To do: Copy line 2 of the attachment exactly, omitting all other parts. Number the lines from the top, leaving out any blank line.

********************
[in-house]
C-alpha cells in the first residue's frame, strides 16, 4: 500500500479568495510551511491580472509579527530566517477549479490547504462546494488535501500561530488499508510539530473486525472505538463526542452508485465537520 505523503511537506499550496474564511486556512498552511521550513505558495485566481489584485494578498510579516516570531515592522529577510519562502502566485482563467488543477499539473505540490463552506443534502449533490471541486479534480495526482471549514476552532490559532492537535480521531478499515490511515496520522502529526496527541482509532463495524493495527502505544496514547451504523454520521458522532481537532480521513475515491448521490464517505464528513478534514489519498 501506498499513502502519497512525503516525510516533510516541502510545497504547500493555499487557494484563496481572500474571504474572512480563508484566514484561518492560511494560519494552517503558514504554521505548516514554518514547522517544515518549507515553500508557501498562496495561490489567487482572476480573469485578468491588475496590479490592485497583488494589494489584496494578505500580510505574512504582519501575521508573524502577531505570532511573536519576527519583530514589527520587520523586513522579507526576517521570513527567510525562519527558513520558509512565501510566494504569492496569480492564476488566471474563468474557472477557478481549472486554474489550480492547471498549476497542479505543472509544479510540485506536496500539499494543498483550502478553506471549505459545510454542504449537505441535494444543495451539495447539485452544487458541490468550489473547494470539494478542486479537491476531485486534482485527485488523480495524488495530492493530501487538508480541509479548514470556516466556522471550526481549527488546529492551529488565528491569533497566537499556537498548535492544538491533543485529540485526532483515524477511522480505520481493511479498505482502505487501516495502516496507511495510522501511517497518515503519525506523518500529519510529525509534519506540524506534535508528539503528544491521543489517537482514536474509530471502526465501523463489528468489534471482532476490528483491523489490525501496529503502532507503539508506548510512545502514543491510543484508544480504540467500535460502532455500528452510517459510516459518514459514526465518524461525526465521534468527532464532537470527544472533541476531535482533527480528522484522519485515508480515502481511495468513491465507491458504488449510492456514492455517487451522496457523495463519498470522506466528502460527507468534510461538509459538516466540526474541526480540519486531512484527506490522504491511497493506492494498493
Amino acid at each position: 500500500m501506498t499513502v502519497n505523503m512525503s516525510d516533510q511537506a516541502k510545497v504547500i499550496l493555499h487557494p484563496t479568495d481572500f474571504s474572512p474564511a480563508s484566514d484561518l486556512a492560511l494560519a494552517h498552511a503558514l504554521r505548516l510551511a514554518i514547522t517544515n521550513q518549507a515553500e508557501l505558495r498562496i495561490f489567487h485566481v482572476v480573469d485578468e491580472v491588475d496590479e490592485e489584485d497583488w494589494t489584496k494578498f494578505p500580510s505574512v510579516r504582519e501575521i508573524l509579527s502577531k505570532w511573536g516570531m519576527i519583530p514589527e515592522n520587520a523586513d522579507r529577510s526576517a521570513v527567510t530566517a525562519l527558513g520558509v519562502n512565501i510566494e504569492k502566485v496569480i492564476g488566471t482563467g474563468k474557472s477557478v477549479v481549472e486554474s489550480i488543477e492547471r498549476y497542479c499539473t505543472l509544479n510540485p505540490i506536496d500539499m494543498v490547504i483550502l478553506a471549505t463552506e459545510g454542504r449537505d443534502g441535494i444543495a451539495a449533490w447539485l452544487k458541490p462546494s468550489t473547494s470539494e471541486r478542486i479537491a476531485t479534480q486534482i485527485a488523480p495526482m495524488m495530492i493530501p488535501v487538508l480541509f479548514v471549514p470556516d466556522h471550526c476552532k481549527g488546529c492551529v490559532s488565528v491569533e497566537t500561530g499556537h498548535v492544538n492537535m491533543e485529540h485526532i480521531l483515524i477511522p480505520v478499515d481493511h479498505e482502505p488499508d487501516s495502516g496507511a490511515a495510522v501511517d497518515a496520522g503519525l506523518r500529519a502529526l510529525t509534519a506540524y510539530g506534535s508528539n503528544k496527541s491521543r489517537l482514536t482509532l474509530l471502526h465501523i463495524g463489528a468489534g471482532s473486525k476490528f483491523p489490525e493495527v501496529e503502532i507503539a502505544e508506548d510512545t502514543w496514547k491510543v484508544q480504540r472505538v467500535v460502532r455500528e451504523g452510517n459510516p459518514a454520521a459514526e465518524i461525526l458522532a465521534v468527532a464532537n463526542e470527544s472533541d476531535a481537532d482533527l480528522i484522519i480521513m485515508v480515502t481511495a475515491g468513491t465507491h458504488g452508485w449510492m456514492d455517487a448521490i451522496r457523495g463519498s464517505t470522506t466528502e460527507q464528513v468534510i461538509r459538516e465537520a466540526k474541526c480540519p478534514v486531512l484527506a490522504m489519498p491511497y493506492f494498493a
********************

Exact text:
C-alpha cells in the first residue's frame, strides 16, 4: 500500500479568495510551511491580472509579527530566517477549479490547504462546494488535501500561530488499508510539530473486525472505538463526542452508485465537520 505523503511537506499550496474564511486556512498552511521550513505558495485566481489584485494578498510579516516570531515592522529577510519562502502566485482563467488543477499539473505540490463552506443534502449533490471541486479534480495526482471549514476552532490559532492537535480521531478499515490511515496520522502529526496527541482509532463495524493495527502505544496514547451504523454520521458522532481537532480521513475515491448521490464517505464528513478534514489519498 501506498499513502502519497512525503516525510516533510516541502510545497504547500493555499487557494484563496481572500474571504474572512480563508484566514484561518492560511494560519494552517503558514504554521505548516514554518514547522517544515518549507515553500508557501498562496495561490489567487482572476480573469485578468491588475496590479490592485497583488494589494489584496494578505500580510505574512504582519501575521508573524502577531505570532511573536519576527519583530514589527520587520523586513522579507526576517521570513527567510525562519527558513520558509512565501510566494504569492496569480492564476488566471474563468474557472477557478481549472486554474489550480492547471498549476497542479505543472509544479510540485506536496500539499494543498483550502478553506471549505459545510454542504449537505441535494444543495451539495447539485452544487458541490468550489473547494470539494478542486479537491476531485486534482485527485488523480495524488495530492493530501487538508480541509479548514470556516466556522471550526481549527488546529492551529488565528491569533497566537499556537498548535492544538491533543485529540485526532483515524477511522480505520481493511479498505482502505487501516495502516496507511495510522501511517497518515503519525506523518500529519510529525509534519506540524506534535508528539503528544491521543489517537482514536474509530471502526465501523463489528468489534471482532476490528483491523489490525501496529503502532507503539508506548510512545502514543491510543484508544480504540467500535460502532455500528452510517459510516459518514459514526465518524461525526465521534468527532464532537470527544472533541476531535482533527480528522484522519485515508480515502481511495468513491465507491458504488449510492456514492455517487451522496457523495463519498470522506466528502460527507468534510461538509459538516466540526474541526480540519486531512484527506490522504491511497493506492494498493